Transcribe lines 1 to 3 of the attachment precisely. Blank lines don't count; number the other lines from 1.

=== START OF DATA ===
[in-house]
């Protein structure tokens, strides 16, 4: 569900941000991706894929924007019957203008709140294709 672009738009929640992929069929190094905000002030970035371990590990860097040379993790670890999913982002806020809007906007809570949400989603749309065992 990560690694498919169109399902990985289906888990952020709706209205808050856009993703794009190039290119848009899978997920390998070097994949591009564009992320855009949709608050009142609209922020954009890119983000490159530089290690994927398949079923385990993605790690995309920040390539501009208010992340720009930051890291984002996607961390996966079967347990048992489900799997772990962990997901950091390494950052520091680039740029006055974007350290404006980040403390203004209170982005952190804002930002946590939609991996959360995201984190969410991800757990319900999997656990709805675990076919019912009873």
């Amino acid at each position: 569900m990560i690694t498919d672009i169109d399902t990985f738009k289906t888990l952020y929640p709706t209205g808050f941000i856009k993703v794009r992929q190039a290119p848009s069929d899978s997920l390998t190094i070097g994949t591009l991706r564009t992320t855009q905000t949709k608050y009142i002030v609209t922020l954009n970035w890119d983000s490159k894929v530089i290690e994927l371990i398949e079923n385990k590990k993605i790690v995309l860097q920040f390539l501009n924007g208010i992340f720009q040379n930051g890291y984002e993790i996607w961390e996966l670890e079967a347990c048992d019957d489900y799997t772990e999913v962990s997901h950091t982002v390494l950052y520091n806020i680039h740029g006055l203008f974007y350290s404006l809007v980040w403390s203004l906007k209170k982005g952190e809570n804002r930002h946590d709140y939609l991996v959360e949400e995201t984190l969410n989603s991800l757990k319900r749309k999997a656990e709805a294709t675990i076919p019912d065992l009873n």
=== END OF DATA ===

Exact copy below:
[in-house]
């Protein structure tokens, strides 16, 4: 569900941000991706894929924007019957203008709140294709 672009738009929640992929069929190094905000002030970035371990590990860097040379993790670890999913982002806020809007906007809570949400989603749309065992 990560690694498919169109399902990985289906888990952020709706209205808050856009993703794009190039290119848009899978997920390998070097994949591009564009992320855009949709608050009142609209922020954009890119983000490159530089290690994927398949079923385990993605790690995309920040390539501009208010992340720009930051890291984002996607961390996966079967347990048992489900799997772990962990997901950091390494950052520091680039740029006055974007350290404006980040403390203004209170982005952190804002930002946590939609991996959360995201984190969410991800757990319900999997656990709805675990076919019912009873």
């Amino acid at each position: 569900m990560i690694t498919d672009i169109d399902t990985f738009k289906t888990l952020y929640p709706t209205g808050f941000i856009k993703v794009r992929q190039a290119p848009s069929d899978s997920l390998t190094i070097g994949t591009l991706r564009t992320t855009q905000t949709k608050y009142i002030v609209t922020l954009n970035w890119d983000s490159k894929v530089i290690e994927l371990i398949e079923n385990k590990k993605i790690v995309l860097q920040f390539l501009n924007g208010i992340f720009q040379n930051g890291y984002e993790i996607w961390e996966l670890e079967a347990c048992d019957d489900y799997t772990e999913v962990s997901h950091t982002v390494l950052y520091n806020i680039h740029g006055l203008f974007y350290s404006l809007v980040w403390s203004l906007k209170k982005g952190e809570n804002r930002h946590d709140y939609l991996v959360e949400e995201t984190l969410n989603s991800l757990k319900r749309k999997a656990e709805a294709t675990i076919p019912d065992l009873n």